As much as every vessel could contain;
As in the blissful vision each shall share
As much of glory as his soul can bear;
So did she love, and so dispense her care.
Her eldest thus, by consequence, was best,
As longer cultivated than the rest.
The babe had all that infant care beguiles,
And early knew his mother in her smiles:
But when dilated organs let in day
To the young soul, and gave it room to play,
At his first aptness, the maternal love
Those rudiments of reason did improve:
The tender age was pliant to command;
Like wax it yielded to the forming hand:
* Lady Abingdon had six sons and three daughters.
Eneas descending to the shades, finds his father Anchises engaged in the review of his posterity.-See Eneid, lib. vi.
True to the artificer, the laboured mind
With ease was pious, generous, just, and kind;
Soft for impression, from the first prepared,
Till virtue with long exercise grew hard:
With every act confirmed, and made at last
So durable as not to be effaced,
It turned to habit; and, from vices free,
Goodness resolved into necessity.
Thus fixed she virtue's image, (that's her own,)
Till the whole mother in the children shone;
For that was their perfection: she was such,
They never could express her mind too much.
So unexhausted her perfections were,
That, for more children, she had more to spare ;
For souls unborn, whom her untimely death
Deprived of bodies, and of mortal breath;
And, could they take the impressions of her mind,
Enough still left to sanctify her kind.
Then wonder not to see this soul extend The bounds, and seek some other self, a friend: As swelling seas to gentle rivers glide, To seek repose, and empty out the tide¿ So this full soul, in narrow limits pent, Unable to contain her, sought a vent To issue out, and in some friendly breast Discharge her treasures, and securely rest; To unbosom all the secrets of her heart, Take good advice, but better to impart. For 'tis the bliss of friendship's holy state, To mix their minds, and to communicate; Though bodies cannot, souls can penetrate: Fixed to her choice, inviolably true, And wisely choosing, for she chose but few. Some she must have; but in no one could find A tally fitted for so large a mind.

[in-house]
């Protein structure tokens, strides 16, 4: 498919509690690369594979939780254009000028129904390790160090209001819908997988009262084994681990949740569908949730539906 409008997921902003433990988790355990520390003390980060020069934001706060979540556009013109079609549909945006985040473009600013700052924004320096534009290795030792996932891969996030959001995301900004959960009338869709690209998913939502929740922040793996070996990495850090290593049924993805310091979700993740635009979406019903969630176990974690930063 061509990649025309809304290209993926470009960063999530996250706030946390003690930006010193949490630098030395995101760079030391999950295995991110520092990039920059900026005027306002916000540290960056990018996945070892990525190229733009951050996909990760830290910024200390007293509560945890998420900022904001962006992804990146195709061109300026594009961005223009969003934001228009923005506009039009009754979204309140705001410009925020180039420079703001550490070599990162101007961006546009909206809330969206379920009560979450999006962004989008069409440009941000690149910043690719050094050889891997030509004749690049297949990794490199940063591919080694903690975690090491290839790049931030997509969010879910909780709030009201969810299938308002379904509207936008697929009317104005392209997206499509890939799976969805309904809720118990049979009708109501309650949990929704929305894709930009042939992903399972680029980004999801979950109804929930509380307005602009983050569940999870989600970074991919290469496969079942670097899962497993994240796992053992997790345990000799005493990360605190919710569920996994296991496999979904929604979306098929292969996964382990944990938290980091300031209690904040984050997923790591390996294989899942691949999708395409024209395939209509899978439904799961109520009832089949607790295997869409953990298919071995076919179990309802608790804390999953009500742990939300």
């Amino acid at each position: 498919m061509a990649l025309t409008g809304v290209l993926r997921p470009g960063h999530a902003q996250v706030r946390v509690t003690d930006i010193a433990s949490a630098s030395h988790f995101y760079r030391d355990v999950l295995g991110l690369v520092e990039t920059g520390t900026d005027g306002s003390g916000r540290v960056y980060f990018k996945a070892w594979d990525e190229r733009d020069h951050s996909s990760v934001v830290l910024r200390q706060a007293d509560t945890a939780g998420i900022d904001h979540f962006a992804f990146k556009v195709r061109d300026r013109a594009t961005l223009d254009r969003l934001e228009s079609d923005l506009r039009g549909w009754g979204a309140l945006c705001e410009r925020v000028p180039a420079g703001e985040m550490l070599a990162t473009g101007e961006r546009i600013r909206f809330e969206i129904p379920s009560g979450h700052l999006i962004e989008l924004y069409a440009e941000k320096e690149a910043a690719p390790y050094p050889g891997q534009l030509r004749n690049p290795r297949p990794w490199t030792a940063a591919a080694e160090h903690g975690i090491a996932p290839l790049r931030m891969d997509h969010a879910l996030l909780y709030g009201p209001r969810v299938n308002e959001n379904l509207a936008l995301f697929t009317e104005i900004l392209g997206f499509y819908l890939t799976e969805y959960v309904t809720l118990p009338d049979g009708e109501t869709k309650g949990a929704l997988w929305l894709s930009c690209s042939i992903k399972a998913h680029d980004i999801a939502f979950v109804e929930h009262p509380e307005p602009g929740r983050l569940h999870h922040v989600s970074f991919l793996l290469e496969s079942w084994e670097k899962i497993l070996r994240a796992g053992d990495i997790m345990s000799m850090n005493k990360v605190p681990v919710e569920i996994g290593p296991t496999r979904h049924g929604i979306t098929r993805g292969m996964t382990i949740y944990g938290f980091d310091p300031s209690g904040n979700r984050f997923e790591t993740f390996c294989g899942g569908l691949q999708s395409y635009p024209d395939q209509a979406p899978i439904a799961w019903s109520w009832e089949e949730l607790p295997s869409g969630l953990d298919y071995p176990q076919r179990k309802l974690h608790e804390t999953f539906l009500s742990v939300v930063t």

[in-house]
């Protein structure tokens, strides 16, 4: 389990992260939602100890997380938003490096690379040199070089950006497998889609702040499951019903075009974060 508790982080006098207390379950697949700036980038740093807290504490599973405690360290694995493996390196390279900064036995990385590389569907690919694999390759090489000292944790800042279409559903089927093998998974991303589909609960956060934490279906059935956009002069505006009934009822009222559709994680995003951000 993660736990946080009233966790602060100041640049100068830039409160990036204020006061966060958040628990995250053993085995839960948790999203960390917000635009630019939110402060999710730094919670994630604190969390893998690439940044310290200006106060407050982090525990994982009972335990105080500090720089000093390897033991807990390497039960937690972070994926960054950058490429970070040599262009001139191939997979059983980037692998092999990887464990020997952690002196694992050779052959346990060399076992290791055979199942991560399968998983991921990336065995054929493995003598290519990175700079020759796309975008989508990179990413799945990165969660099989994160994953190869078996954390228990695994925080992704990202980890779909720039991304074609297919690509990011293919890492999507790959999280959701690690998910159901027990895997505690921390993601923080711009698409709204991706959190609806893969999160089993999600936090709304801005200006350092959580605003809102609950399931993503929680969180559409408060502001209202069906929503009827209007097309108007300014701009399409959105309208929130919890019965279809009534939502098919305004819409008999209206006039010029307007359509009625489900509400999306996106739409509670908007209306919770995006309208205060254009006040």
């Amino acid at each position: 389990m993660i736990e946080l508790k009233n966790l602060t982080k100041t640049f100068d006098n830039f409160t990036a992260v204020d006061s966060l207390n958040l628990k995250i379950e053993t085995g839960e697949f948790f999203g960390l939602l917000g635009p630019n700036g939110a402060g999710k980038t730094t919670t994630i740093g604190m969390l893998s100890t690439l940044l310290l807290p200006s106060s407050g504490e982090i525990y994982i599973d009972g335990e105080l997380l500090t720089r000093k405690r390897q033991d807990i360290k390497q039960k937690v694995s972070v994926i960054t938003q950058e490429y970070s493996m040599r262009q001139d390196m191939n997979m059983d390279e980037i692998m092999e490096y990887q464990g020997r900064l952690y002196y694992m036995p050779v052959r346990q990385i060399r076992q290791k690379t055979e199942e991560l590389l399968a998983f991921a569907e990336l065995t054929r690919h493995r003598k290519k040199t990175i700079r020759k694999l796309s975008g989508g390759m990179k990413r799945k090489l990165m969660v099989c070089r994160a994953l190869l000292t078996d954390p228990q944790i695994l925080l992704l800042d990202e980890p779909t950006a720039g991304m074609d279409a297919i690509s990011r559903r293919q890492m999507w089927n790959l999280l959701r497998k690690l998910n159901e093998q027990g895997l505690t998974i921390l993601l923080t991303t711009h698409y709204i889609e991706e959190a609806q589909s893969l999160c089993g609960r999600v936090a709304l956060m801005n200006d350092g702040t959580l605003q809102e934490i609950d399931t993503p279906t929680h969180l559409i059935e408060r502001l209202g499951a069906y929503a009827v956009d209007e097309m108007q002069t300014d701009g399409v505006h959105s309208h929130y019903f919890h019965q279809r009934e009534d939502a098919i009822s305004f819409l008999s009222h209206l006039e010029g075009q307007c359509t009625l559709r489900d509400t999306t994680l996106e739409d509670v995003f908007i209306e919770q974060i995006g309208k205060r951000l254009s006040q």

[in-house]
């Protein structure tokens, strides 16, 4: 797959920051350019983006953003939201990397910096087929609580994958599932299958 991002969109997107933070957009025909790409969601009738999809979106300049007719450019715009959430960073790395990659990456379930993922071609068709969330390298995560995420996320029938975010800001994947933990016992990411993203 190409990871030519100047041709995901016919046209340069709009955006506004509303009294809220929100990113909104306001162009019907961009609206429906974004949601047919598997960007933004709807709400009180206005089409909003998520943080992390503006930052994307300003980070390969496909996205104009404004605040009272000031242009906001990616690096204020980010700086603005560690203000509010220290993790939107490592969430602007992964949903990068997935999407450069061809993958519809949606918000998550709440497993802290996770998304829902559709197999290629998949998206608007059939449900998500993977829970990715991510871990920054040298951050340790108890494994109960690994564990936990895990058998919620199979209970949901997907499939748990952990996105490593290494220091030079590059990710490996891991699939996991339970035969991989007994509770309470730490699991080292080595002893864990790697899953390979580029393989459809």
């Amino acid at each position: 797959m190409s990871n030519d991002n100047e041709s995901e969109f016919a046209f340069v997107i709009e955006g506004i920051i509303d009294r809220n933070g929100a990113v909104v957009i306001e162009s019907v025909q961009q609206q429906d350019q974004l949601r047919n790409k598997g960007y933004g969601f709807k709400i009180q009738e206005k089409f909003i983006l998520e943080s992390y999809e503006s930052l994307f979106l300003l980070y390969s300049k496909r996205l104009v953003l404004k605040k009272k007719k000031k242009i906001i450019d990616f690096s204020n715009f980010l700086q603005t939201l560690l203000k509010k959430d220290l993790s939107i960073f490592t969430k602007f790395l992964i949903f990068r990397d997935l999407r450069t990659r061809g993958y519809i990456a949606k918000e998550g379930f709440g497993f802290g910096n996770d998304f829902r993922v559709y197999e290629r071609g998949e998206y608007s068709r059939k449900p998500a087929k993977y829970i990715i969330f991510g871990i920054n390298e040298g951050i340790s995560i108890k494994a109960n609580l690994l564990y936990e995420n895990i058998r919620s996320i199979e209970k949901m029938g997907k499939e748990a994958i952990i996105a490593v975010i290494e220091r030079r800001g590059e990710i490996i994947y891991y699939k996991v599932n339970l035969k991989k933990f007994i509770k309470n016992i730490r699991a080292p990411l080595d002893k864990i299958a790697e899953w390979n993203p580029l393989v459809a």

The souls of friends like kings in progress are, Still in their own, though from the palace far;
Thus her friend's heart her country dwelling was,
A sweet retirement to a coarser place;
Where pomp and ceremonies entered not,
Where greatness was shut out, and business well
This is the imperfect draught; but short as far As the true height and bigness of a star Exceeds the measures of the astronomer. She shines above, we know; but in what place, How near the throne, and heaven's imperial face, By our weak optics is but vainly guessed; Distance and altitude conceal the rest.
Though all these rare endowments of the mind Were in a narrow space of life confined, The figure was with full perfection crowned; Though not so large an orb, as truly round.
As when in glory, through the public place, The spoils of conquered nations were to pass, And but one day for triumph was allowed, The consul was constrained his pomp to crowd; And so the swift procession hurried on, That all, though not distinctly, might be shewn : So in the straitened bounds of life confined, She gave but glimpses of her glorious mind; And multitudes of virtues passed along, Each pressing foremost in the mighty throng, Ambitious to be seen, and then make room For greater multitudes that were to come.
Yet unemployed no minute slipped away; Moments were precious in so short a stay. The haste of heaven to have her was so great, That some were single acts, though each complete; But every act stood ready to repeat. Her fellow-saints with busy care will look For her blest name in fate's eternal book; And, pleased to be outdone, with joy will see Numberless virtues, endless charity: